Stephen Bailey’s talk at ORAL SESSION: Language; Convention in Singapore (Wednesday, 6/20)

Reorganization of resting-state networks while reading and listening: a developmental perspective

Presented During: ORAL SESSION: Language
Wednesday, Jun 20: 11:30 AM  – 11:42 AM
Oral Sessions
Singapore Convention Center
Room: Room 324-326
One of the chief insights about the “resting” brain is that it segregates into densely intra-connected resting-state networks. These include primary sensory regions but also associative and executive networks. Complicated cognitive tasks such as reading and listening comprehension require rapid coordination between these different networks, but how they transiently reorganize during different language use has not been well-described. Such a line of investigation is particularly valuable in the context of developing readers, who are mapping visual systems onto existing language circuitry: identifying differences between reading and listening comprehension may elucidate which systems uniquely support reading comprehension. In this study, we use graph theory and functional data from oral and written language tasks (i.e., listening and reading comprehension) in children to describe the local and global reorganization of the brain during reading and listening.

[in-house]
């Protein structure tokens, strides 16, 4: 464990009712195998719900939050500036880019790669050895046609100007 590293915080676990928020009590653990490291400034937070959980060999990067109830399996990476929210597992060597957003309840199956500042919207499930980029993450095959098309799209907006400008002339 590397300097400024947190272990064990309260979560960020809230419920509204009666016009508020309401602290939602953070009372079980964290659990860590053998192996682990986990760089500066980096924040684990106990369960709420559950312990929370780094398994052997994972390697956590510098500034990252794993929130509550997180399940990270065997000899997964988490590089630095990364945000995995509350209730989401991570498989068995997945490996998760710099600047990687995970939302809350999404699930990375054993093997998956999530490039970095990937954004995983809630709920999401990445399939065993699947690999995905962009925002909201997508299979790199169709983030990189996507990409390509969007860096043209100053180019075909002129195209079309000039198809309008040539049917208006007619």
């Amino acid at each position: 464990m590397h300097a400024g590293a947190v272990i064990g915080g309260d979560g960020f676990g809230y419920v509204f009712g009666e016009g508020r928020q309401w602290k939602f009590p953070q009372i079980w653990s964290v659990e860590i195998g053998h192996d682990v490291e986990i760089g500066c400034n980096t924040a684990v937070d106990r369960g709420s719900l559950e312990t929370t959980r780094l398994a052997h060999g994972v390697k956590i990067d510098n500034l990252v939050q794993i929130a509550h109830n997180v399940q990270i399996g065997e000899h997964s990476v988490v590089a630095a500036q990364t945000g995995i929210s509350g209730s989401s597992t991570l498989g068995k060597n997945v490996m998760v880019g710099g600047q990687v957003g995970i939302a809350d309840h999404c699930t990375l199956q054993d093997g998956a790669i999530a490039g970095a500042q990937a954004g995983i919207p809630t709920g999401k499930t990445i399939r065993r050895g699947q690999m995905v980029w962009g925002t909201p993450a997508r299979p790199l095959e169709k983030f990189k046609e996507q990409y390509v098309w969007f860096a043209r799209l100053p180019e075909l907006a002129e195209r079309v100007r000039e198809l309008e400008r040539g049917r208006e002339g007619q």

Stephen Bailey, Vanderbilt University

For more information on this convention, Click Here

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